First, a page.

Rabbi Stuart Rosenblatt, a suburban Washington spiritual leader, jokes that “The second night of Passover was invented because God knew there would be in-laws.”
The first seder may last late into the night as the ancient story is told, the questions are asked and the blessings recited. But when it is over—if you live outside of Israel—many will have an encore the next night.
In ancient times, before the days of a set calendar, a second seder was added to the celebration of Passover to ensure that Jews living outside of Jerusalem would get the notice in time that the holiday had begun.
In the modern world there is hardly any doubt over what day of the week that Passover falls or when to begin celebrating holidays. But Mark Leuchter, professor of Jewish studies at Temple University, says today there are more symbolic reasons for maintaining the tradition of preparing a seder on the second night of Passover.
“The second seder gives us an opportunity to affirm our identity as Jews in the diaspora,” Leuchter says. “It’s an affirmation of our ability to thrive outside Israel.”
While that may be so, is it still necessary to conduct a repeat performance of the first night?
Rosenblatt says that spending the second seder with different people either at home or by attending a community seder at a synagogue is one way to ensure that the evening is different from the previous one. He also suggests using a different Haggadah for the second seder to help bring out different aspects of the Passover story.
“The Haggadah we use today is not the one Moses and the Children of Israel used. It has evolved over time and is a product of centuries of innovation,” says Rosenblatt, of Congregation B’nai Tzedek in Potomac, Md. Contributing commentary and fostering discussions is also encouraged, he said, adding that “whoever adds to the [Passover] story is to be praised.”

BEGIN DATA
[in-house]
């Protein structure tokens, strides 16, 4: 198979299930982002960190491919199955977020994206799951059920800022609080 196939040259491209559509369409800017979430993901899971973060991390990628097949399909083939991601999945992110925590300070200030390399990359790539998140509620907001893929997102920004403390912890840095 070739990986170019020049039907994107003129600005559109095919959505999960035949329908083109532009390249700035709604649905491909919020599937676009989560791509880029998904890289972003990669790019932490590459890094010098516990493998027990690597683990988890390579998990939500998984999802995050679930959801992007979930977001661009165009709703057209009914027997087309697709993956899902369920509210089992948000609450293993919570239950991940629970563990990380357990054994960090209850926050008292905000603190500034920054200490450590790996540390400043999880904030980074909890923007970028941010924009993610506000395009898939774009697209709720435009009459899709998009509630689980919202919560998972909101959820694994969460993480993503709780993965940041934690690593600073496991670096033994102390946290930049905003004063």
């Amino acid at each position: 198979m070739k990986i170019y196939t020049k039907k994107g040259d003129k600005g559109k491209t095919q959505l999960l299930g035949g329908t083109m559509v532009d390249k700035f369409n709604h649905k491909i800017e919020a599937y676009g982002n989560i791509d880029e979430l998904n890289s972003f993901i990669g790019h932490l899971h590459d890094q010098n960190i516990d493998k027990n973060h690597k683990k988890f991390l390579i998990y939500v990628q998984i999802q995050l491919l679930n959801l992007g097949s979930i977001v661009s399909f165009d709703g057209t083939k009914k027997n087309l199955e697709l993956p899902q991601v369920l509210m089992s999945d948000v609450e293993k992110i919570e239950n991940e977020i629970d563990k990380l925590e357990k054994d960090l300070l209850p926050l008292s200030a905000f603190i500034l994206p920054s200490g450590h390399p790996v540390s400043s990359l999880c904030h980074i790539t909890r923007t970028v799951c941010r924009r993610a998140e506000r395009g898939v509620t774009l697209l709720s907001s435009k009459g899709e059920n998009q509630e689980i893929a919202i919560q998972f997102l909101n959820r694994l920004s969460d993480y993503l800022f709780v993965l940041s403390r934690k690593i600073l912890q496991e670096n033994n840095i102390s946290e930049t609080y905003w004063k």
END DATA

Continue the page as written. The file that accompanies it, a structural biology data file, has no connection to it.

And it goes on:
Jamie Jakobowitz appreciates the opportunity of having two seders in order to spend quality time with both her family and her husband’s. The suburban Philadelphia social worker doesn’t mind reciting the entire Haggadah again on the second night.
“As an adult I love it,” she says.
Jakobowitz does admit, however, that it can be “trying” to have her two small children sit through several hours of plagues and prayers two nights in a row.
To help families combat seder fatigue, the Union of Reform Judaism will host a one-hour webinar this month with suggestions for infusing some creativity into the Passover seder by adding new melodies, customs, questions and an interactive plague kit. The purpose, says the URJ’s Rabbi Rex Perlmutter, is to help people “go beyond the Haggadah” during the seder.
In addition, Cantor Alane Katzew, the worship and music specialist at the URJ, encourages activities for children at a seder such as performing skits and acting out scenes from the Haggadah, as well as incorporating a favorite song that can serve as a compliment to the traditional “Song of Songs.”
Families can also look to different cultural backdrops for ideas when making something as simple as the charoset, says Katzew. She recommends finding inspiration in the culture of Jews from places such as India, Italy or Morocco by using less traditional ingredients like bananas, cranberries, cloves and even different nuts in the dish.
“There are lots and lots of ways to be creative,” Katzew says. “Begin with your own passion and whatever it is that might have relevance to you and will help bring [you] forth from a personal Egypt.”
For Rabbi Michelle Greenberg, the second night of Passover has become a more intimate affair than the first evening. While she will attend the first seder with lots of friends and family, on the second night it is usually time saved for her father and stepmother. Together they recite all of the traditional Passover blessings before beginning a discussion on a theme like personal freedom or gratitude.
“We talk about our lives, but in the context of a seder,” says the Jewish educator from northern California. And over the years, the discussions have helped bring the family closer, she says, yet at the same time fulfilling the religious obligation of retelling the Passover story.
“We use the Haggadah and also our own lives,” Greenberg says. “Passover is all about the story, but writing one’s self into the story.”